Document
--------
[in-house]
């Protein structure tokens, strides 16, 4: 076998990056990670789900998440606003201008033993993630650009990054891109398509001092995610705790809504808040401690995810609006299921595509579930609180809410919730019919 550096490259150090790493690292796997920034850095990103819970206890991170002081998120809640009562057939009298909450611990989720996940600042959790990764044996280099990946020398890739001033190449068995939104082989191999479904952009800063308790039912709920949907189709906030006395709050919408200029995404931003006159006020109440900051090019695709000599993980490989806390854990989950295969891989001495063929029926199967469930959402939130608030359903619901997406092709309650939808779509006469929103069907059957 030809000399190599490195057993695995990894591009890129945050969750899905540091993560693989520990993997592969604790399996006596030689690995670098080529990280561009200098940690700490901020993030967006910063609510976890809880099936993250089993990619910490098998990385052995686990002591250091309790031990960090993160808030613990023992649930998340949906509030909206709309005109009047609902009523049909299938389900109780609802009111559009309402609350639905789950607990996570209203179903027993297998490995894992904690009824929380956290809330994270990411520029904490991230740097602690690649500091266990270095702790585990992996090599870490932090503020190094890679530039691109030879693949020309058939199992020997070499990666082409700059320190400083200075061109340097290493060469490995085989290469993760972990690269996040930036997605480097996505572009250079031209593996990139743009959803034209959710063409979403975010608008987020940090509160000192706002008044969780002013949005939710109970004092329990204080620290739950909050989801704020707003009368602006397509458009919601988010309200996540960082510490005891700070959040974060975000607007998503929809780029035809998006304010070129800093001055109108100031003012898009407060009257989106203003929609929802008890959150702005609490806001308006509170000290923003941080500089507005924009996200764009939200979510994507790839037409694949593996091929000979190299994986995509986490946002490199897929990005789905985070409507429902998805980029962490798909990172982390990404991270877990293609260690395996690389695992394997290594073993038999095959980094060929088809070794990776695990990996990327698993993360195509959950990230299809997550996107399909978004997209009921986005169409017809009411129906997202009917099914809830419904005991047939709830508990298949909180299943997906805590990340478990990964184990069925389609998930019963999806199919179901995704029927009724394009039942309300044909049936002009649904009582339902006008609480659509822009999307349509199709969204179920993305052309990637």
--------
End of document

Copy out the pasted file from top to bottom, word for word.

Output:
[in-house]
């Protein structure tokens, strides 16, 4: 076998990056990670789900998440606003201008033993993630650009990054891109398509001092995610705790809504808040401690995810609006299921595509579930609180809410919730019919 550096490259150090790493690292796997920034850095990103819970206890991170002081998120809640009562057939009298909450611990989720996940600042959790990764044996280099990946020398890739001033190449068995939104082989191999479904952009800063308790039912709920949907189709906030006395709050919408200029995404931003006159006020109440900051090019695709000599993980490989806390854990989950295969891989001495063929029926199967469930959402939130608030359903619901997406092709309650939808779509006469929103069907059957 030809000399190599490195057993695995990894591009890129945050969750899905540091993560693989520990993997592969604790399996006596030689690995670098080529990280561009200098940690700490901020993030967006910063609510976890809880099936993250089993990619910490098998990385052995686990002591250091309790031990960090993160808030613990023992649930998340949906509030909206709309005109009047609902009523049909299938389900109780609802009111559009309402609350639905789950607990996570209203179903027993297998490995894992904690009824929380956290809330994270990411520029904490991230740097602690690649500091266990270095702790585990992996090599870490932090503020190094890679530039691109030879693949020309058939199992020997070499990666082409700059320190400083200075061109340097290493060469490995085989290469993760972990690269996040930036997605480097996505572009250079031209593996990139743009959803034209959710063409979403975010608008987020940090509160000192706002008044969780002013949005939710109970004092329990204080620290739950909050989801704020707003009368602006397509458009919601988010309200996540960082510490005891700070959040974060975000607007998503929809780029035809998006304010070129800093001055109108100031003012898009407060009257989106203003929609929802008890959150702005609490806001308006509170000290923003941080500089507005924009996200764009939200979510994507790839037409694949593996091929000979190299994986995509986490946002490199897929990005789905985070409507429902998805980029962490798909990172982390990404991270877990293609260690395996690389695992394997290594073993038999095959980094060929088809070794990776695990990996990327698993993360195509959950990230299809997550996107399909978004997209009921986005169409017809009411129906997202009917099914809830419904005991047939709830508990298949909180299943997906805590990340478990990964184990069925389609998930019963999806199919179901995704029927009724394009039942309300044909049936002009649904009582339902006008609480659509822009999307349509199709969204179920993305052309990637």